Spain aims to reopen borders to tourists by end of June – and end 14-day quarantine restrictions

SPAIN is looking at reopening their borders to visitors by the end of June as the country reduces the strict lockdown measures for tourists.

The 14-day quarantine in place will also be phased out at the same time.

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Madrid surprised its EU partners by imposing a two-week quarantine on all overseas travellers and effectively keeping borders closed, saying that was needed to avoid importing a second wave of the COVID-19 disease.

But the move was meant to be temporary and Transport Minister Jose Luis Abalos said it would be phased out in parallel with travel being allowed within Spain, whose regions are easing restrictions in different phases.

"As soon as we Spaniards can travel to other provinces, foreigners will be able to come to Spain," he told TVE broadcaster.

"From late June, we'll start the tourism activity, I hope," he said. "We must make Spain an attractive country from the health point of view."

Spain is one of the worst hit nations, with 27,650 deaths and 277,719 infections.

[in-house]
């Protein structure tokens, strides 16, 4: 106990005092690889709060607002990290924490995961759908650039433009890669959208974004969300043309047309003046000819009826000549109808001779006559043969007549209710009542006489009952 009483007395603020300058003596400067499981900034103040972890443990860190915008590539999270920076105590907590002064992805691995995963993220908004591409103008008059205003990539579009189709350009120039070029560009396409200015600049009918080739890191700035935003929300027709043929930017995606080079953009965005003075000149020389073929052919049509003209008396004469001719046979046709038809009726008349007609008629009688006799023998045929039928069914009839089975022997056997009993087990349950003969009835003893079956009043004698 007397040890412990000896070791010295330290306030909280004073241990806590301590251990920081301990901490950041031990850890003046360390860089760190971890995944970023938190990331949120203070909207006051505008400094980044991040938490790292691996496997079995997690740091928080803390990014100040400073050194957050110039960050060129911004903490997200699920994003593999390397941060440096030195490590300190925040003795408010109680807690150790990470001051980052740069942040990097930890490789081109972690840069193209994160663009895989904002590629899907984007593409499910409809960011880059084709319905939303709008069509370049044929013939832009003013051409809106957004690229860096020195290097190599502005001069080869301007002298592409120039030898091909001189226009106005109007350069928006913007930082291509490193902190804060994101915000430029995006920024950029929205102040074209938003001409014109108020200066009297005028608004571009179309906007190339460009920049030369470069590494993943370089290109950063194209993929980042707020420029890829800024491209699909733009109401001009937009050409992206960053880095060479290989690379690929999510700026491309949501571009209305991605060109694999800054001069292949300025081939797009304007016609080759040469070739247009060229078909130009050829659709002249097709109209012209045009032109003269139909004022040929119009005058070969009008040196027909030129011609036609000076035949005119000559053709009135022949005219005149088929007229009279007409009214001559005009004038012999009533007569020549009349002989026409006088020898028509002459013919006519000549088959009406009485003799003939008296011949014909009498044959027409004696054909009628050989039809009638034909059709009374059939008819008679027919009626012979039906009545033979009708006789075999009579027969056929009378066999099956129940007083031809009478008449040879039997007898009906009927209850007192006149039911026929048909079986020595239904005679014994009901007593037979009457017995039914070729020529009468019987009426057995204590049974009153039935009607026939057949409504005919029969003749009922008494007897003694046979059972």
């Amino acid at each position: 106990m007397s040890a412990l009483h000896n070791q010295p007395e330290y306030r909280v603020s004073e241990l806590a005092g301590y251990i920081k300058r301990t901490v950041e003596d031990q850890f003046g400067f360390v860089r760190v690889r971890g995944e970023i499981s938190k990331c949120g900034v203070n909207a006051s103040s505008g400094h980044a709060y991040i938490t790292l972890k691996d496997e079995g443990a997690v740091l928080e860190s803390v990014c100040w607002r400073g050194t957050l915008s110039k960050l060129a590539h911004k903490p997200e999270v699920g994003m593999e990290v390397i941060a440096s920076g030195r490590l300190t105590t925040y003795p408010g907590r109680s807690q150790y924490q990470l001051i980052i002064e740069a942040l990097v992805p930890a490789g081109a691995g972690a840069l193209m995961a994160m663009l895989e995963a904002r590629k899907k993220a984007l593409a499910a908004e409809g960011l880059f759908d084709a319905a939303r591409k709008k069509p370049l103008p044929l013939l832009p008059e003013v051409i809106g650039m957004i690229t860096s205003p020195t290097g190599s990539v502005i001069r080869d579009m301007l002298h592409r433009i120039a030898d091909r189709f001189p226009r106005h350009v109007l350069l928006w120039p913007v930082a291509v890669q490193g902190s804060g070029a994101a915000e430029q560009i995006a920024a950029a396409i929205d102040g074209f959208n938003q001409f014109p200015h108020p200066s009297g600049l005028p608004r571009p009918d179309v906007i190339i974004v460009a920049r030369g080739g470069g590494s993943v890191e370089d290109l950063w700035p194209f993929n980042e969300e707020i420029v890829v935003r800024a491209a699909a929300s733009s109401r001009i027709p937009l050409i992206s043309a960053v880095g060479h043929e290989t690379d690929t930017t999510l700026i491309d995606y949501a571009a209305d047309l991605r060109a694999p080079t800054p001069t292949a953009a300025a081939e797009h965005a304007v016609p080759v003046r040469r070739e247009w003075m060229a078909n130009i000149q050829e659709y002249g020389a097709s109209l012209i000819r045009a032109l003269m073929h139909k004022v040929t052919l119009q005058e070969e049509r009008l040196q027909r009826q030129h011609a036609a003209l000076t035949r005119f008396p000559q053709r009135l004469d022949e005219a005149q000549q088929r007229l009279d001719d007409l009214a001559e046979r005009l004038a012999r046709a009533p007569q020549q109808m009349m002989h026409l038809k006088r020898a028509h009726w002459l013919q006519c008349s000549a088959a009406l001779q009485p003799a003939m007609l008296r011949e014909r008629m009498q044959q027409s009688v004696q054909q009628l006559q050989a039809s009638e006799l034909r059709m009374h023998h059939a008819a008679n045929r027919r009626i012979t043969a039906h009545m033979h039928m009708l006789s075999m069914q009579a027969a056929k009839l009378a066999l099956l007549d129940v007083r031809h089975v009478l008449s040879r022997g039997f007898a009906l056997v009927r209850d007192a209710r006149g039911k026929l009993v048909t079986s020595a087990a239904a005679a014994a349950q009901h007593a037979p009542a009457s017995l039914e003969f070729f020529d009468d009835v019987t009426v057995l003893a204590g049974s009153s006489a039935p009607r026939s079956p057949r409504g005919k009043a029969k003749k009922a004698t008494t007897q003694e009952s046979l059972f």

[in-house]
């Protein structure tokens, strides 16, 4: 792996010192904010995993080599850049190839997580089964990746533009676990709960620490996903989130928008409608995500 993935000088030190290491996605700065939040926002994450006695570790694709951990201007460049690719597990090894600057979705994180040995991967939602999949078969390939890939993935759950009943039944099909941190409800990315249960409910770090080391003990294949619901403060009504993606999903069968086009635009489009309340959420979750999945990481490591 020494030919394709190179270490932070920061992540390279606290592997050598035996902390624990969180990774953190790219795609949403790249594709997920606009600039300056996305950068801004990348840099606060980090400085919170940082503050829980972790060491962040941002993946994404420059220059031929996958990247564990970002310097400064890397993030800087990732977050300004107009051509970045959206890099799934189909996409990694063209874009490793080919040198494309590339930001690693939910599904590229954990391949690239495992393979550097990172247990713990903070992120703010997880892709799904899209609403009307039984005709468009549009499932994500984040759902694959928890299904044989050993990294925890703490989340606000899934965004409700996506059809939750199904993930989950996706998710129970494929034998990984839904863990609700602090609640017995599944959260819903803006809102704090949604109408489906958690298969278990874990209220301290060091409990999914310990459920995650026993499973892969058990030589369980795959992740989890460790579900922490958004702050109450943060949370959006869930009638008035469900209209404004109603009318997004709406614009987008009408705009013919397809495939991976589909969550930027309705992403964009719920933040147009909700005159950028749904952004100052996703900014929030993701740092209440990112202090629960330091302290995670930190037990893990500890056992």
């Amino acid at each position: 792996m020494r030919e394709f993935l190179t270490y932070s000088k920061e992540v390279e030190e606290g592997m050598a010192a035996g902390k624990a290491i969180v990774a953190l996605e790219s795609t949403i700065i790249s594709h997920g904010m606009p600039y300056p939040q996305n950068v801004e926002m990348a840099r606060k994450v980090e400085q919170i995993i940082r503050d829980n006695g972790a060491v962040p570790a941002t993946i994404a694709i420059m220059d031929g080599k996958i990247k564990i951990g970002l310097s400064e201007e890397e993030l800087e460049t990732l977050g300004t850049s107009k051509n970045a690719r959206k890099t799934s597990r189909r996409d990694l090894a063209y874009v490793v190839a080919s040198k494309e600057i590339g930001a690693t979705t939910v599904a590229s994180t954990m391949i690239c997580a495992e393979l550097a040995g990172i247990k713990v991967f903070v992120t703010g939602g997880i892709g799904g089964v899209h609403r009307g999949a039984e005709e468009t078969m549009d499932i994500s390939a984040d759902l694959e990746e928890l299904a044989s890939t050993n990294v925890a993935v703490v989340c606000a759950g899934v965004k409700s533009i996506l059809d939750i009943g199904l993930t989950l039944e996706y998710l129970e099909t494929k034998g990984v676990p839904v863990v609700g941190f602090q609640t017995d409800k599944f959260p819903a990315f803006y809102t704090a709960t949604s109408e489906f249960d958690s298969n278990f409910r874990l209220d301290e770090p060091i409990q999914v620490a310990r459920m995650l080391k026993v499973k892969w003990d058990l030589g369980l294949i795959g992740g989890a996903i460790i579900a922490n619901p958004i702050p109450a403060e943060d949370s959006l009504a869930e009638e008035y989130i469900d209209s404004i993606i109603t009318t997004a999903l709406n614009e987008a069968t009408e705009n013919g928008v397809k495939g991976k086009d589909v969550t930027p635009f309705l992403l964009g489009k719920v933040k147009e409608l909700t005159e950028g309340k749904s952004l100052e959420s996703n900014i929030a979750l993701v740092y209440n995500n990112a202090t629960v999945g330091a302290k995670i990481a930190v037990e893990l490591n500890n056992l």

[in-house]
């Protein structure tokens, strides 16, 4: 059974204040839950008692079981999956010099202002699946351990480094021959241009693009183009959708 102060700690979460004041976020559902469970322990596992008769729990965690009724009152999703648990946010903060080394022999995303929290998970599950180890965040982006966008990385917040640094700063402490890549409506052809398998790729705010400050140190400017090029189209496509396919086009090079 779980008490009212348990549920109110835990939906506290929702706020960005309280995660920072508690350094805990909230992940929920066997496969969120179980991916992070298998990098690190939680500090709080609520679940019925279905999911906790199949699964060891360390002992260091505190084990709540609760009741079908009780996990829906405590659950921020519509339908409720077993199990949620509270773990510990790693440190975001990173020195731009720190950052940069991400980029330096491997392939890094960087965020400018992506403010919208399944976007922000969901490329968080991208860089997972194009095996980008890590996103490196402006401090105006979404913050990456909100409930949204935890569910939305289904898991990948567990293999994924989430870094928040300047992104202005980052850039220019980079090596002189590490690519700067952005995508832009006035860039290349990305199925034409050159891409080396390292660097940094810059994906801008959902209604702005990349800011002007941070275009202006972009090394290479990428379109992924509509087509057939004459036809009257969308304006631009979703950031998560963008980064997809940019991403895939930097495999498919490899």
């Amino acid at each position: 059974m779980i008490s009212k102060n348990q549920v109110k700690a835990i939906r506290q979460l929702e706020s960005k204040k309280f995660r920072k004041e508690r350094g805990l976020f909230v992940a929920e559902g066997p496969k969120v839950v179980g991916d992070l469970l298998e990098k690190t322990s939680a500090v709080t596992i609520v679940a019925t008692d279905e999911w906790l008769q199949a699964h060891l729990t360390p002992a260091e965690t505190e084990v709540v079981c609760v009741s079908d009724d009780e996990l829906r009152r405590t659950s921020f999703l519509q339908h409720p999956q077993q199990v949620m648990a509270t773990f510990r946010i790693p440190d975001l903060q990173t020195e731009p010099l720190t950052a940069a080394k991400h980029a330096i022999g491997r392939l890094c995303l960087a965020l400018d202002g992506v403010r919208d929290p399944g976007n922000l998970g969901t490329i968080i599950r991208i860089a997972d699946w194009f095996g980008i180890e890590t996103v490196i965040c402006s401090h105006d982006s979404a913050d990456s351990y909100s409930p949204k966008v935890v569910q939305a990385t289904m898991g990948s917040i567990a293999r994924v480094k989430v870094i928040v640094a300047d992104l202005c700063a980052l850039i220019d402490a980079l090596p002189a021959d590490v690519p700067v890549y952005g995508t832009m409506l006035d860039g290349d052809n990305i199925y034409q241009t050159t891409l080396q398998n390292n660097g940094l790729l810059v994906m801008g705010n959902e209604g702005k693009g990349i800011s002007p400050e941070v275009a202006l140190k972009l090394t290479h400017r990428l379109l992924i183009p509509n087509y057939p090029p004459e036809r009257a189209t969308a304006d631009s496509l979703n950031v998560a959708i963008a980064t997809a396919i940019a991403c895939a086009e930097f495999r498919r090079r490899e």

However, the daily death rate has fallen to below 100 for the first time in months.

Tourism accounts for over 12 per cent of Spain's economic output, but there are some signs of life as major airports restart international flights from today.

Even though life on the less populated Balearic and Canary Islands is almost back to normal for locals, there are still no tourists in sight.

"It is consistent with the phase-out plan. We can't allow foreigners to travel while the Spanish population is confined," Abalos said.

The UK still advises against all non-essential travel abroad.

Benidorm is optimistic that tourists will return by the summer, with mayor Toni Perez Perez saying: "The British are our number one international tourists. 

"I haven’t given up hope of seeing British tourists back this summer."

The Costa del Sol, however, has practically given up on the idea of attracting British tourists this year – Andalucia's Regional Tourism Minister Juan Marin admitted the international market was “effectively dead” this summer.

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